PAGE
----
Insulating Your Water
How do you prevent water from freezing on a winter hike? It’s all about properly insulating your water bottle or hydration bladder.
You need to either purchase insulated sleeves for your water bottle or an insulated pouch for your hydration bladder and sock for the hydration tube. Proper insulation will significantly reduce the freeze risk.
What’s The Best Bottle For Winter Hiking?
If you can find an insulation sleeve you can use just about any water bottle for winter backpacking trips. Just stick to what you know and look for ways to further insulate your gear.
Winter isn’t the time to test out new gear. If you haven’t dialed in your gear during the summer don’t test it in the winter. Everything is just so much harder once you put on those gloves.
Don’t Use Metal Water Bottles
In the past couple of years, those double-wall insulated bottles have been gaining popularity. They’re really good at keeping water warm/cool, but they’re seriously heavy. Like three times heavier than a standard water bottle. That weight really adds up when you have to carry 3-4 bottles.
You also have to deal with freezing issues in those double-wall metal bottles. I’m not talking about your water freezing, the threads on the lid will actually freeze to the bottle. This means no more water until the end of the day.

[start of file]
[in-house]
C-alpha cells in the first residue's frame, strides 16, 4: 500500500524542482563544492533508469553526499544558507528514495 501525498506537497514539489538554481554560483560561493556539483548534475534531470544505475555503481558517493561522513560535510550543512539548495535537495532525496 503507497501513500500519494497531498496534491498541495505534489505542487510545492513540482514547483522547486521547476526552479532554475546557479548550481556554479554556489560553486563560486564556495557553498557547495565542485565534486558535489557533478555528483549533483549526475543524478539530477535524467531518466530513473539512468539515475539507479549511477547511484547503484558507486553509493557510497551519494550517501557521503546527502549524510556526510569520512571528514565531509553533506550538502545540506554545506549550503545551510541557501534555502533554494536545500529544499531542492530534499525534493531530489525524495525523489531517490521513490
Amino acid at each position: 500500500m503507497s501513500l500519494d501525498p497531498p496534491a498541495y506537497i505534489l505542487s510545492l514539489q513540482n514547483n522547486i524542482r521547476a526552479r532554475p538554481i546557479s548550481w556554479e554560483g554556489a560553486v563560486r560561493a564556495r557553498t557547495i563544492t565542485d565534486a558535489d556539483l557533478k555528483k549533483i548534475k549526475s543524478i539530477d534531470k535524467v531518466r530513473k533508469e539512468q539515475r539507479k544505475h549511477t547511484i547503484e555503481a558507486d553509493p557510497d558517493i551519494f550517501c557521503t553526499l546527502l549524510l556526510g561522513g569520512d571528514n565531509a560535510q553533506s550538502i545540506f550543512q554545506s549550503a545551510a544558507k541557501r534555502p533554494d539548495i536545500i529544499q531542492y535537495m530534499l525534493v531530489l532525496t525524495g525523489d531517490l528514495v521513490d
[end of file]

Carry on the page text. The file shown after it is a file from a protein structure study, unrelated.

What to Look For in a Winter Bottle
- Insulated Sleeve: You have to be able to purchase an insulated sleeve for your water bottle. It’s just not possible to prevent freezing without an insulated sleeve. That’s why Nalgene’s come in handy. There are just so many accessories available.
- Wide-Mouth Design: Wide-Mouth bottles prevent freezing in cold weather. Water always freezes starting from the top at the narrowest point. Wide bottles significantly slow down the freezing process.
- Durable Construction: The only way to prevent freezing at night is to sleep with your bottle. That means the bottle needs to be extremely durable and leak proof.
- Capable of Holding Hot Water: Your bottle has to be able to hold hot water. Hot water is less likely to freeze throughout the day. Plus once you need to refill the bottle you have to be able to pour in boiling water.
Nalgene Bottles for Winter Backpacking
Most backpackers use the same old Nalgene bottle that they carry in the summer. Nalgene bottles are extremely durable (almost indestructible), leakproof, capable of holding boiling hot water, and there are loads of accessories available.